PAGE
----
You can only manage what you measure

You can only manage what you measure; an old and true cliche but it’s a little more complicated than that. In our last blogpost we focused on Advertising Value Equivalency and how your conclusions can be wrong if you focus on stand-alone measurements and fail to examine the context. Today we’re going to talk a little bit more about numbers.

It all starts with your business’ vision that describes what you want to accomplish. Your strategy subsequently defines how you plan on getting there. Now in order to asses whether the business is heading in the right direction – and how fast this is going – you need to know what to measure, how to measure it and how to interpret the numbers.

Decide on which variables you will measure

Based on your business strategy you define critical success factors and key performance indicators. Now instead of just listing them try to create a flow chart that shows cause and effect relationships. By doing so you can clearly identify how you can influence the end result; how each factor is contributing to the end result and via which steps.

It’s crucial to measure those factors that contribute to your business strategy. You may find that some crucial variables can’t be measured (yet). Or you may find that some variables can easily be measured but don’t have a relation with your business strategy. Don’t make the mistake of confusing these two categories. It’s not about measuring as much as you can, but about measuring what matters. Which variables may, upon a significant change, elicit a break through in your business? Those are the key performance indicators and some of them will live in the marketing world. This way the marketing department, or any other department, can have their own sets of measures that are directly coupled to the business strategy.

Why monitoring and reporting is not enough

Numbers may seem solid. Numbers may seem safe. But as long as you don’t view them in their context, aren’t aware of causal relationships and fail to investigate the story behind the numbers you might miss out on the most important points. You have to look at the story behind the numbers. How were they measured? What do they tell us or seem to tell us? What are they hiding? Why is it like this and how can I change it? This is what is called analyzing.

Let’s look at a few measures and see why these are not so solid illustrating why you need to examine the context too:

  • Suppose you sent an e-mail to your mailing list and you want to know whether this is successful? First you have to identify success. Often the open rate is used as a representative for a successful mailing. It however only tells whether your subject line was successful in getting the e-mail opened. Because people’s inboxes are so full nowadays, mails are often deleted before they are completely read. So in order to know whether the receiver is really interested you have to monitor something else. If you measure them clicking on a link in your mailing you know they want to know more. Click through rate is therefore a better measurement for engagement which is a better way of measuring success.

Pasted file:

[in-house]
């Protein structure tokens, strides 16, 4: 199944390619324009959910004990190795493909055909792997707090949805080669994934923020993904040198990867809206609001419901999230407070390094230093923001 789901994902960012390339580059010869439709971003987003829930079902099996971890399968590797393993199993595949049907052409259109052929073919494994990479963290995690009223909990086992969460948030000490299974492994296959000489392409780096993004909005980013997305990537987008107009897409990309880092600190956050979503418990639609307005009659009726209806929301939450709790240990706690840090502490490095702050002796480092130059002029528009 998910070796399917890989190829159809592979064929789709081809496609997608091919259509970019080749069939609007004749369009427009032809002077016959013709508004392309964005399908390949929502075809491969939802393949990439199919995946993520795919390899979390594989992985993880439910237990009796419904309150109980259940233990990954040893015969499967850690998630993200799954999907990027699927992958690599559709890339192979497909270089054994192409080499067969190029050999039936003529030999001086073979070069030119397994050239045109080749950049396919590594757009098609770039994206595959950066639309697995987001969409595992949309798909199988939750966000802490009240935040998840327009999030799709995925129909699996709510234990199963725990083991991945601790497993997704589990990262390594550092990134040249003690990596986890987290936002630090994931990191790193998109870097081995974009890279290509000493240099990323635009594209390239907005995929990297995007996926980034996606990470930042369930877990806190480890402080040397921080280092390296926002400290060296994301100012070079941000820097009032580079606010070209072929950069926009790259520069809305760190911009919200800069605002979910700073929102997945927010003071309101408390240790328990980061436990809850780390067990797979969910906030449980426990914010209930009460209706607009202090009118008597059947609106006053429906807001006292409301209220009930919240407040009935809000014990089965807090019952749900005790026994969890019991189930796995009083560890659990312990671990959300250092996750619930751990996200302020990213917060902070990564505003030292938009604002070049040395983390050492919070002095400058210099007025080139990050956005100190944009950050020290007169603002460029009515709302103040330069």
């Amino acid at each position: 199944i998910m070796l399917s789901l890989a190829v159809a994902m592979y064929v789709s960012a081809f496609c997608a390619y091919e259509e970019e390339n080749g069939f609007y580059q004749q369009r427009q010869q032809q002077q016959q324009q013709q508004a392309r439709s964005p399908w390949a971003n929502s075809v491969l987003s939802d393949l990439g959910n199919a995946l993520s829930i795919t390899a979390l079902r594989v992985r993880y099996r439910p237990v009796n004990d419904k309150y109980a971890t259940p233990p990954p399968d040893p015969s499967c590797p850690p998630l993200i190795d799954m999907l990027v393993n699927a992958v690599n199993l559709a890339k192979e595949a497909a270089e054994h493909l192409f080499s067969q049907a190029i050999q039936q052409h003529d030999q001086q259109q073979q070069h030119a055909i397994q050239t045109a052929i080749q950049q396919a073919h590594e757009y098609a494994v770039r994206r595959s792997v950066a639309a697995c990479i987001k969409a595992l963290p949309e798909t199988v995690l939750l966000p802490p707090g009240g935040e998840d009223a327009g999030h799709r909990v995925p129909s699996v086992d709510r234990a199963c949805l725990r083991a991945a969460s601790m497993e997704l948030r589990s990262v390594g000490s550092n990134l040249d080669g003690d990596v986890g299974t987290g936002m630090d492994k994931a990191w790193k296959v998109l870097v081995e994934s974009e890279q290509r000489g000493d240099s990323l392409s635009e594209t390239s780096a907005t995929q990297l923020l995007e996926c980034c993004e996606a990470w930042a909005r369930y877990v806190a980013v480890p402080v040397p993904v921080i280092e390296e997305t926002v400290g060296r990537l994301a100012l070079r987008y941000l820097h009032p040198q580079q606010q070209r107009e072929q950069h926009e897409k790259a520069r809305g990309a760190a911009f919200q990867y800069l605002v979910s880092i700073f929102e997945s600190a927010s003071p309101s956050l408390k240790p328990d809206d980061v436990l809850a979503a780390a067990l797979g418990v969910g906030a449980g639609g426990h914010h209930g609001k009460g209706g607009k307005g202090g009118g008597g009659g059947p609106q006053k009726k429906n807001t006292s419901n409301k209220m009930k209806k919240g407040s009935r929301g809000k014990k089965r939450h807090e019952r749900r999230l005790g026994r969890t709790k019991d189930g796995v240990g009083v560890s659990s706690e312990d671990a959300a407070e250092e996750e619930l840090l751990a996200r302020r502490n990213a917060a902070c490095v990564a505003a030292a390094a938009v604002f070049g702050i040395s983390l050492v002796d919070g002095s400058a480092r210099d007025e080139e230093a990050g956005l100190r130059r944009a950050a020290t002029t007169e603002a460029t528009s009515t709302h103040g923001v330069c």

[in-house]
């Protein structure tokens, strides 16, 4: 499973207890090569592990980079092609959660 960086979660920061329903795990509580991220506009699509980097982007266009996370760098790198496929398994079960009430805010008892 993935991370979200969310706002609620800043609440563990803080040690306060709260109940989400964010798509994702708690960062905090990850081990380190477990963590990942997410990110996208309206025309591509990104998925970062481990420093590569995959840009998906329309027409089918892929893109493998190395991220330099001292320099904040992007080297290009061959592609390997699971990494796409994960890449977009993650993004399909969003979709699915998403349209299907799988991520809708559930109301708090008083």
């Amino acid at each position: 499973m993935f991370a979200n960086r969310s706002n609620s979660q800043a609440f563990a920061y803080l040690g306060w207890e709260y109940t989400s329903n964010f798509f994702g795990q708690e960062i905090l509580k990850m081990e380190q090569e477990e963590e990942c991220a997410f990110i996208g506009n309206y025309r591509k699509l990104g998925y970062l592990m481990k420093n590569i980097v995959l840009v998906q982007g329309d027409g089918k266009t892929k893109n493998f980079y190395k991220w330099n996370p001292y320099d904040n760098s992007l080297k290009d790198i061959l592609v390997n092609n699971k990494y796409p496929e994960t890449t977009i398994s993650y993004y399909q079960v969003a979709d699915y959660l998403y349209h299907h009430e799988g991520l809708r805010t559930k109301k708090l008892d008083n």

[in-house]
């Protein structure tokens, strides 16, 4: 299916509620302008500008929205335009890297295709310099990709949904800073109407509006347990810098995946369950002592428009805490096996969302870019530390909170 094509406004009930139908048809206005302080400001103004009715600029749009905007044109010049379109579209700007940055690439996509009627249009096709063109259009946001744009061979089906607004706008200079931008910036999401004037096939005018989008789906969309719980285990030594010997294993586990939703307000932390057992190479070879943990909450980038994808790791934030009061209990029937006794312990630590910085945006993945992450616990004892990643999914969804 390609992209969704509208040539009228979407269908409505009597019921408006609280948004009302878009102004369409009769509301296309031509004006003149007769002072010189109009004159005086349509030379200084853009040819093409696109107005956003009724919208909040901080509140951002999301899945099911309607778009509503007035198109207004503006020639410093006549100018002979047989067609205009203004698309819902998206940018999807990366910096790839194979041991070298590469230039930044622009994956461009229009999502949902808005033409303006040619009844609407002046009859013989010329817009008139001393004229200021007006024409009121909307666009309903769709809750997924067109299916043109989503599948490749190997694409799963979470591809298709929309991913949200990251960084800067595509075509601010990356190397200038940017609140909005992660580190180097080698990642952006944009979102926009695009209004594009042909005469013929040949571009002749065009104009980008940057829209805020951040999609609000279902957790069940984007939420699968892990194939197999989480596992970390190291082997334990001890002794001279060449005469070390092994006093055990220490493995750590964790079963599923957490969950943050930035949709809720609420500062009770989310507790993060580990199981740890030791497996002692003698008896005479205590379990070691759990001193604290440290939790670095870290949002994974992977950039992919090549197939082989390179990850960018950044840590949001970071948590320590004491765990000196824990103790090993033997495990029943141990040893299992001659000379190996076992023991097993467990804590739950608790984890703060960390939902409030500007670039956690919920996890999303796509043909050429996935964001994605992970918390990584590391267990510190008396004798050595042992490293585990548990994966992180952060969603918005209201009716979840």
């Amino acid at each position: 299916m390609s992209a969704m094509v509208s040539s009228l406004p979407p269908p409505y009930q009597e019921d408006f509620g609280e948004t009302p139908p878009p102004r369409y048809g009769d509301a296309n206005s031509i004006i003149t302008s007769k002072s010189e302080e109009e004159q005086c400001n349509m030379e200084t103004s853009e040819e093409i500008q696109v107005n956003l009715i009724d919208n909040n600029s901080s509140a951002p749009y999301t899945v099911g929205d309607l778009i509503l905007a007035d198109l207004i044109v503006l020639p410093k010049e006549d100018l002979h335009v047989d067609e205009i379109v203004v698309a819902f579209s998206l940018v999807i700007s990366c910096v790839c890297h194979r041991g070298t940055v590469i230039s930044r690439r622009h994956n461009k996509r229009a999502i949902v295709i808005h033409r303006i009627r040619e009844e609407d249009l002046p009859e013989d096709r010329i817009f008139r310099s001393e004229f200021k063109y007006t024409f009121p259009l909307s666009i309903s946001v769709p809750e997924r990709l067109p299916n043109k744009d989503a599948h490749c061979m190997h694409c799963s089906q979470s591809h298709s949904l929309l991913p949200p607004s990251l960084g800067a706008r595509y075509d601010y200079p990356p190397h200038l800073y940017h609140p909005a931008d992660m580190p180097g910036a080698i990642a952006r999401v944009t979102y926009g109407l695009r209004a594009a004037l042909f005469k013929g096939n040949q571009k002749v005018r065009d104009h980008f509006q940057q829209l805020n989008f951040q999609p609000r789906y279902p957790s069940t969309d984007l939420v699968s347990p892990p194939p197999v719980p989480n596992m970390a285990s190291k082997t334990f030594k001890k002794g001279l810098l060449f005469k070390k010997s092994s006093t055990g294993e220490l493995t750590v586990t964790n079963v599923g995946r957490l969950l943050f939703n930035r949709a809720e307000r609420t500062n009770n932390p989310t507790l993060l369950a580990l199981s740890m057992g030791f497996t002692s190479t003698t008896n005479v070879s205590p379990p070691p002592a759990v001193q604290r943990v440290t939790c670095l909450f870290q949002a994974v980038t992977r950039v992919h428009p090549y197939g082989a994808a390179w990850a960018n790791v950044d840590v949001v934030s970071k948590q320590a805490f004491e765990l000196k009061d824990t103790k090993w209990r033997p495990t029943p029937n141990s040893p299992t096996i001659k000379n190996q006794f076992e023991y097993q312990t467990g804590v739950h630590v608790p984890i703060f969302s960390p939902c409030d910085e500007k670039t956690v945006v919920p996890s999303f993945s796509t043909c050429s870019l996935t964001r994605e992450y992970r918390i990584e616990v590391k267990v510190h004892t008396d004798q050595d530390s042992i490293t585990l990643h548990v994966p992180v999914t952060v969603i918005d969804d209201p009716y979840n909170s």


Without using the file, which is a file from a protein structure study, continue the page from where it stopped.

• Likewise you can measure number of visitors to your website and fail to look at the measure that’s telling you that over 99% immediately hits the back button as soon as they reach your site. As in the previous example my suggestion is to look for measures that indicate engagement. It’s not about attracting more people but about attracting the right kind of people (and more of them).
  • You can take a single tweet and run it through a service like Tweetreach to find how many people were reached, but you won’t find how many people have actually read that tweet. Or they have read it but didn’t click on the link in it since the message didn’t arouse their interest. Reaching more people means you have a higher chance of people actually seeing your publication but what counts is how many people click through and show interest.

Analyze and find the story behind the numbers

Reports show you numbers telling the ‘what’ and using analysis tools you can reveal the story behind them… the ‘how’ and the ‘why’ so to speak. 

Let’s for a minute go back to our last article showing the Advertising Value Equivalency (AVE) for Coca Cola. Remember the AVE went up and was higher than Red Bull’s? If you look at the numbers without further analysis you might conclude Coca Cola had done a great job getting their name in the media. In BuzzTalk you can drill down and analyze to reveal the story the numbers are hiding so well. For instance, you can examine which media posted what, which keywords are mentioned, which persons keep coming up etc. This gives value to the numbers that are monitored.

Stand-alone measurements are often too limited to effectively monitor and manage the value-creating processes of an organization. Knowing how the performance indicators you are measuring are tied to your business strategy, knowing about cause and effect relations and realizing the limitations of measures – and how to handle them – enables you to analyze and create insights to help managers make better decisions.

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